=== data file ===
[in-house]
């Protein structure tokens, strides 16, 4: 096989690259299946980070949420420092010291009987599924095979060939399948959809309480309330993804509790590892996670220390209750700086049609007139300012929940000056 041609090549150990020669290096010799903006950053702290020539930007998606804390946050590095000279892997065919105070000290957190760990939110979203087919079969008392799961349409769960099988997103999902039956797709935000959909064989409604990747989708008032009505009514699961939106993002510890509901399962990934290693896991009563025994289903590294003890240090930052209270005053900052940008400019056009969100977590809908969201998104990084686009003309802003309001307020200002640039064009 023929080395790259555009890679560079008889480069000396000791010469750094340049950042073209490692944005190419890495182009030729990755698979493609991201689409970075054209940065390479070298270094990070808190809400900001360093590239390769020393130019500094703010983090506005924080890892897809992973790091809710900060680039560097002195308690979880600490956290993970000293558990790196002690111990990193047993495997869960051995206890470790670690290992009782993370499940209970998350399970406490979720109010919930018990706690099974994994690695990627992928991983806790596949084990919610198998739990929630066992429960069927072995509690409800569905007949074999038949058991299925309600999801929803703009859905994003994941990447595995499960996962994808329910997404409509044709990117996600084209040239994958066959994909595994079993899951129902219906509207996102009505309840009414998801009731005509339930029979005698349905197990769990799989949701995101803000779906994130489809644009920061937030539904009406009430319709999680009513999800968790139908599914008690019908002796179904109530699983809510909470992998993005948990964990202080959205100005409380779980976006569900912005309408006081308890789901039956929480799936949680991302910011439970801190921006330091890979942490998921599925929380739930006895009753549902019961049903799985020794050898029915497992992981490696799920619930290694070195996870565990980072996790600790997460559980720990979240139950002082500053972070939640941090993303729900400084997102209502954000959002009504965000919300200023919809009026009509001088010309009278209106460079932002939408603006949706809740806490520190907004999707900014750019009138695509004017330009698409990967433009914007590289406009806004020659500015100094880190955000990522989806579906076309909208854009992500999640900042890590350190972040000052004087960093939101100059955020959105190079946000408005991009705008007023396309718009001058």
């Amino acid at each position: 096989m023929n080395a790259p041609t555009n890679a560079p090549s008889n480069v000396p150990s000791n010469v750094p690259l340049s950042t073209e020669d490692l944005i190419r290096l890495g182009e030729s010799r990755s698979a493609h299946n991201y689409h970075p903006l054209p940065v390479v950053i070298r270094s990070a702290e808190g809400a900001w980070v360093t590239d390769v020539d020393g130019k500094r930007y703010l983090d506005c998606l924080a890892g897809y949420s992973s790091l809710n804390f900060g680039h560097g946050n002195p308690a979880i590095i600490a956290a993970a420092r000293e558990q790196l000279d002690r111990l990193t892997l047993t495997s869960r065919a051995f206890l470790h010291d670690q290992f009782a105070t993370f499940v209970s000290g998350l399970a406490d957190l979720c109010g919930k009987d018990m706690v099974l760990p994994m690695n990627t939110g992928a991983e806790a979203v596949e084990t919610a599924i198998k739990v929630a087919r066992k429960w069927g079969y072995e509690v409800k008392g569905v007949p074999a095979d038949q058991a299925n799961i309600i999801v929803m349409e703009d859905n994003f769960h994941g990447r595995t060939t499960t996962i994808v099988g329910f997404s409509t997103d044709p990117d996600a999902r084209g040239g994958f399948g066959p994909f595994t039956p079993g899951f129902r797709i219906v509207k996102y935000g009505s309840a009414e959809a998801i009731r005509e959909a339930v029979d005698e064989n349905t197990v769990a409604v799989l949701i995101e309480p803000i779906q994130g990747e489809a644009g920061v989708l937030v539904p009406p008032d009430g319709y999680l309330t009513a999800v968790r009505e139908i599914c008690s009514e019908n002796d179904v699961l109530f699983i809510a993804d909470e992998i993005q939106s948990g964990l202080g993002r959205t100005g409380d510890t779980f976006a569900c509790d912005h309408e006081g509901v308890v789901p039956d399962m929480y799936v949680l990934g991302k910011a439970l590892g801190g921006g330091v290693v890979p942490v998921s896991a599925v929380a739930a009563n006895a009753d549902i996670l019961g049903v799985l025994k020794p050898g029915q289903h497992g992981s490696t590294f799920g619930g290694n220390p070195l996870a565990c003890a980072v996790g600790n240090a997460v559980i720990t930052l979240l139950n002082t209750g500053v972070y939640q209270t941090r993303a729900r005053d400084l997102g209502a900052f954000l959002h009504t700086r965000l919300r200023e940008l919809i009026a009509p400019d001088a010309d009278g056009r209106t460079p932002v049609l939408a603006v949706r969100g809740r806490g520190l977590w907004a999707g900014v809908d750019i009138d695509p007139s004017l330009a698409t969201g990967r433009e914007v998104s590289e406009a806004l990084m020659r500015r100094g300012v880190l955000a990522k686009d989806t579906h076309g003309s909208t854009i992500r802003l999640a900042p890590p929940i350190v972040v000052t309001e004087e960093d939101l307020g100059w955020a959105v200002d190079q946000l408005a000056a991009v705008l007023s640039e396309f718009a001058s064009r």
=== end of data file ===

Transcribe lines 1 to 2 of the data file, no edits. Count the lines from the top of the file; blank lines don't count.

[in-house]
């Protein structure tokens, strides 16, 4: 096989690259299946980070949420420092010291009987599924095979060939399948959809309480309330993804509790590892996670220390209750700086049609007139300012929940000056 041609090549150990020669290096010799903006950053702290020539930007998606804390946050590095000279892997065919105070000290957190760990939110979203087919079969008392799961349409769960099988997103999902039956797709935000959909064989409604990747989708008032009505009514699961939106993002510890509901399962990934290693896991009563025994289903590294003890240090930052209270005053900052940008400019056009969100977590809908969201998104990084686009003309802003309001307020200002640039064009 023929080395790259555009890679560079008889480069000396000791010469750094340049950042073209490692944005190419890495182009030729990755698979493609991201689409970075054209940065390479070298270094990070808190809400900001360093590239390769020393130019500094703010983090506005924080890892897809992973790091809710900060680039560097002195308690979880600490956290993970000293558990790196002690111990990193047993495997869960051995206890470790670690290992009782993370499940209970998350399970406490979720109010919930018990706690099974994994690695990627992928991983806790596949084990919610198998739990929630066992429960069927072995509690409800569905007949074999038949058991299925309600999801929803703009859905994003994941990447595995499960996962994808329910997404409509044709990117996600084209040239994958066959994909595994079993899951129902219906509207996102009505309840009414998801009731005509339930029979005698349905197990769990799989949701995101803000779906994130489809644009920061937030539904009406009430319709999680009513999800968790139908599914008690019908002796179904109530699983809510909470992998993005948990964990202080959205100005409380779980976006569900912005309408006081308890789901039956929480799936949680991302910011439970801190921006330091890979942490998921599925929380739930006895009753549902019961049903799985020794050898029915497992992981490696799920619930290694070195996870565990980072996790600790997460559980720990979240139950002082500053972070939640941090993303729900400084997102209502954000959002009504965000919300200023919809009026009509001088010309009278209106460079932002939408603006949706809740806490520190907004999707900014750019009138695509004017330009698409990967433009914007590289406009806004020659500015100094880190955000990522989806579906076309909208854009992500999640900042890590350190972040000052004087960093939101100059955020959105190079946000408005991009705008007023396309718009001058």